Naval War Films
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- Last updated: 20/08/2021
Some great war films have been produced over the years, such as ‘A Bridge Too Far’, ‘Saving Private Ryan’ and ‘The Longest Day’. These are set against a backdrop of factual events but others, such as ‘The Guns of Navarone’ and ‘Where Eagles Dare’, are works of pure fiction. These epics share one thing in common; they all have the action based on the ground. We must not forget there have been some very good films about war in the air such ‘The Dam Busters’, ‘One of Our Aircraft is Missing’ and ‘Memphis Belle’.
Filming productions based on historical events at sea brings all sorts of difficulties with them, just like their air force counterparts. Today, technology can recreate battleships and submarines using CGI, but in the 1950s, a time when some classic naval war films were made, things were very different. ‘Stand-in’ ships had to be used in place of the original vessels which took part in the naval engagements. Recreating these scenes can be seen as re-enactment events and is a reference that I have often used to draw similarities between the recreation and the actual event.
The attendant problems in filming historical naval epics begin with getting warships that resemble the actual vessels that took part in engagements, such as the ‘Battle of the River Plate’. Released in 1956, the film tells the story of the hunting down of the German ‘pocket battleship’ the Graf Spee in 1939. Some of the people involved gave their advice, but it was the warships, some of which had been involved in the action, that were used in the filming, with other vessels standing in for those no longer in service. It would be these ships that were the stars of the film.
For example, the Graf Spee, which had been sunk, was replaced by the USS Salem, while HMS Sheffield and HMS Jamaica stood in for HMS Ajax and HMS Exeter. HMNZS Achilles and HMS Cumberland took their own parts. For the dramatic big gun firing sequences, HMS Cumberland, which had served throughout the war, was used as well as standing in as the ‘stunt ship’, being rigged to recreate the explosions meant to be hits on other ships. The action at sea was filmed from the decks of HMS Battleaxe and the USS William R. Rush. Another ‘standin’ was the RFA Olna which took on the role of the Altmark and is filmed resupplying the Graf Spee (USS Salem).
The list of naval epics with dramatic action at sea includes productions such as ‘In Which We Serve’, ‘The Cruel Sea’, ‘We Dive at Dawn’ and ‘The Ship That Died of Shame’. Not all are based on real events, while others, such as ‘Above Us the Waves’, were inspired by wartime operations. However, all feature actual warships which were used in service and the footage of the ships underway makes for gripping viewing.
Released in 1957, ‘The Yangtze Incident’ tells the story of HMS Amethyst which was fired on and became cut off during the Chinese Civil War in 1949. The film has some fine action sequences using HMS Amethyst to re-enact her daring escape to freedom. Some great scenes of naval gunnery were filmed aboard HMS Magpie standing in for the Amethyst, whilst HMS Teazer stood in for both HMS Consort (D76) and HMS Concord. The action was filmed on the River Orwell and the River Stour where obsolete Royal Navy guns were mounted on carriages to represent artillery of the Chinese Army.
Perhaps the naval film which captured the full drama of a naval operation from beginning to end was the epic ‘Sink the Bismarck’, released in 1960. Apart from some annoying minor details, the film was critically acclaimed and unfolds to tell the story from all angles.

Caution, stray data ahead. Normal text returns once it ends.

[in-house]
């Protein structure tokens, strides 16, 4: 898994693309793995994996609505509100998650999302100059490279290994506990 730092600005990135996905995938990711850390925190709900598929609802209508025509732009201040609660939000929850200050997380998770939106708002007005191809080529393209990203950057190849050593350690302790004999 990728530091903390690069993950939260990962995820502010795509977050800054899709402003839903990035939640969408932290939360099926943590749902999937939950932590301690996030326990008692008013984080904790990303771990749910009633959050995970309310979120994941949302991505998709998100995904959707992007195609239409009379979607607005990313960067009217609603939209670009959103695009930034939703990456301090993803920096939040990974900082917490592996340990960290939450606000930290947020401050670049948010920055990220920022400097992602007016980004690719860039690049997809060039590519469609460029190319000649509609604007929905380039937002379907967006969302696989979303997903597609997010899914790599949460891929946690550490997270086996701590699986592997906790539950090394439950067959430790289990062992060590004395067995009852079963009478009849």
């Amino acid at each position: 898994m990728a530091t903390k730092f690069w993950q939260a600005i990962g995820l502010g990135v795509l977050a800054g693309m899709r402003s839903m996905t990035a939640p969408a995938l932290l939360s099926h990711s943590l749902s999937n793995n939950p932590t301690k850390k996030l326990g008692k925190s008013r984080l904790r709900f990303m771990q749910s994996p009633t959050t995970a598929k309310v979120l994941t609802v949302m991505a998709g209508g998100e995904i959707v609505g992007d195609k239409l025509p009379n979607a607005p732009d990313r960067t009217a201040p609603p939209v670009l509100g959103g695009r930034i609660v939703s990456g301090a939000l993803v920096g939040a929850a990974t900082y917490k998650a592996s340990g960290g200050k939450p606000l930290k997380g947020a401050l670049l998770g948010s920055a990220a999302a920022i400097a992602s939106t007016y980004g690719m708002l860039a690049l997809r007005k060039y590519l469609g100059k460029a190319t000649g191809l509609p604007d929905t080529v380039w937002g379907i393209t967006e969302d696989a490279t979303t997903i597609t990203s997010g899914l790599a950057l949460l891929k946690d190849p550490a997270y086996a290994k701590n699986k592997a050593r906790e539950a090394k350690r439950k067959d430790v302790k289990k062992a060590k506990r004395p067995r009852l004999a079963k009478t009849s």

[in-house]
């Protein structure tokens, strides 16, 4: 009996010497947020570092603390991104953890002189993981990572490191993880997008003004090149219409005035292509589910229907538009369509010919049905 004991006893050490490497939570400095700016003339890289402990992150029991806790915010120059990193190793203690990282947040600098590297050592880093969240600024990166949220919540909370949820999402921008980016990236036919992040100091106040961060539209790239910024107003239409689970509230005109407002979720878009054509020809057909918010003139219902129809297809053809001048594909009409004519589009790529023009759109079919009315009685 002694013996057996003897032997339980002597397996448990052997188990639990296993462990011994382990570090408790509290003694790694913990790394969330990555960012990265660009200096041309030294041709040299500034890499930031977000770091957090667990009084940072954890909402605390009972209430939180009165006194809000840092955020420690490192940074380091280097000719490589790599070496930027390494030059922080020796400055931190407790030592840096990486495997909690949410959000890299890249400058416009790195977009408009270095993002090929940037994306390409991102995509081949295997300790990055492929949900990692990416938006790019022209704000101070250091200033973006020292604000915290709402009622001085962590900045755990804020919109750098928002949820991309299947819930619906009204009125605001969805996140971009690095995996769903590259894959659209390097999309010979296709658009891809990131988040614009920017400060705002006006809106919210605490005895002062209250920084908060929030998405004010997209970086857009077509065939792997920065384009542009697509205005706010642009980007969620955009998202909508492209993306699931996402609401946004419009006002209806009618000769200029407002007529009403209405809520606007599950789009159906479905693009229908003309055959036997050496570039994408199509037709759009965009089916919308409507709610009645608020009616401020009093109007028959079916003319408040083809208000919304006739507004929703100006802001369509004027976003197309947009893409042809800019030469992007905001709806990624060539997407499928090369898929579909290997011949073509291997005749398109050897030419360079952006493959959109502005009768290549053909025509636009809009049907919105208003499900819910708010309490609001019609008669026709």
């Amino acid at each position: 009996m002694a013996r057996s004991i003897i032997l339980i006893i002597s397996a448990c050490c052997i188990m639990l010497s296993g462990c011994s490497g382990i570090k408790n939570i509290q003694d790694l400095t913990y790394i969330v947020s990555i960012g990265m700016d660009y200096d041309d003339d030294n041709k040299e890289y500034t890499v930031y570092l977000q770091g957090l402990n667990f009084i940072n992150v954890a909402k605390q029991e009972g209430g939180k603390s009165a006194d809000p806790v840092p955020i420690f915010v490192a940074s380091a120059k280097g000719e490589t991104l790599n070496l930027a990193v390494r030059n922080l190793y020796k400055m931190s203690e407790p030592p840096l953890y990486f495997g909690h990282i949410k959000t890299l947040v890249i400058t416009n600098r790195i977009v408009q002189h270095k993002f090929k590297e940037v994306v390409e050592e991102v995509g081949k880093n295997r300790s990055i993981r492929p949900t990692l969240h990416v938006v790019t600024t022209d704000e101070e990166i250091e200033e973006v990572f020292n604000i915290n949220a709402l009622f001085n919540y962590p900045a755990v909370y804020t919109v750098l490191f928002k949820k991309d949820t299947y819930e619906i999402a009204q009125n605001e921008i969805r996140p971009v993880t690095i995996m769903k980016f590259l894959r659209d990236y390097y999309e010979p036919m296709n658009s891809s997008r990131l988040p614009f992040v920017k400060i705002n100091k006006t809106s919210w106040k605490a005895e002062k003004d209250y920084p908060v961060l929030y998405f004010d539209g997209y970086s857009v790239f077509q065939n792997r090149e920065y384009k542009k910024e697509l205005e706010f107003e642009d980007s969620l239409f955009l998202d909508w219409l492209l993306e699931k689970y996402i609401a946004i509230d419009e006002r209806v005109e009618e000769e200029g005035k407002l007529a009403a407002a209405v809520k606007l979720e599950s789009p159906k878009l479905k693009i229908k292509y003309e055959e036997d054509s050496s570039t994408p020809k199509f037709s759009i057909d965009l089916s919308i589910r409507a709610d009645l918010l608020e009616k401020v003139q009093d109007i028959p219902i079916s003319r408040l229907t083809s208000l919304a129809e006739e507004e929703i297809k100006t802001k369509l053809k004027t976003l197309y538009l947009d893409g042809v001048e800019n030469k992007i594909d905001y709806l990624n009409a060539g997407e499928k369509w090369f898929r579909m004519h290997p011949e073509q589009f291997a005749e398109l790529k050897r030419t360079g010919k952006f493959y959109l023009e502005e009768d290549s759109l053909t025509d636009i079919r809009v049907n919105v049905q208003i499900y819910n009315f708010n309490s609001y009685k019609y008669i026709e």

The production was made possible by the number of ships that stood in for those vessels which took part in the actual operation. This was made possible by the film’s producer, John Brabourne, who enlisted the assistance of his father-in-law, Lord Mountbatten, who as Chief of Defence Staff was able to obtain support from the Admiralty. Surely no film before or since has ever enjoyed such distinguished cooperation from high authority. One of the largest ships to be involved was HMS Vanguard, the last battleship armed with 15” guns to be built for the Royal Navy. She stood in variously as HMS Hood, HMS King George V, HMS Prince of Wales and even as the Bismarck for some on-board scenes.
The aircraft carrier HMS Victorious stood in for herself and HMS Ark Royal, with the flying sequences, showing the take-off of Fairey Swordfish armed with torpedoes, being filmed from HMS Centaur. Special effects were limited to very accurate large scale models of some ships, including the Bismarck, interwoven with wartime film footage. Other ships standing in were HMS Belfast as HMS Norfolk and some other ships, and HMS Cavalier as HMS Hogue for the night-time torpedo attack. Today the Belfast is moored on the River Thames in London as part of the IWM collection, whilst the Cavalier is preserved in Chatham Historic Dockyard in Kent. Three of the Swordfish are preserved as part of the Royal Naval Historic Flight in Yeovilton, Somerset.
There are many locations around the country with historical naval connections such as the Explosion Museum of Naval Firepower at Priddy’s Hard, Gosport in Hampshire. To find out more about this location and other naval museums such as Portsmouth Historic Docks and the collection at Hartlepool, go to the website www.nmrn.org.uk and follow the links to the sites you wish to visit. The Historic Dockyard at Chatham (www.thedockyard.co.uk) hosts reenactment events and collectors’ fairs, in addition to its historical exhibition and ships to walk on board. At the time of writing these sites are beginning to re-open, so check the events lists online for times. It is also worth remembering that some of the ships you next see in naval films such as the 1952 production ‘The Gift Horse’, starring Trevor Howard, have true history behind them and are the real stars of the film.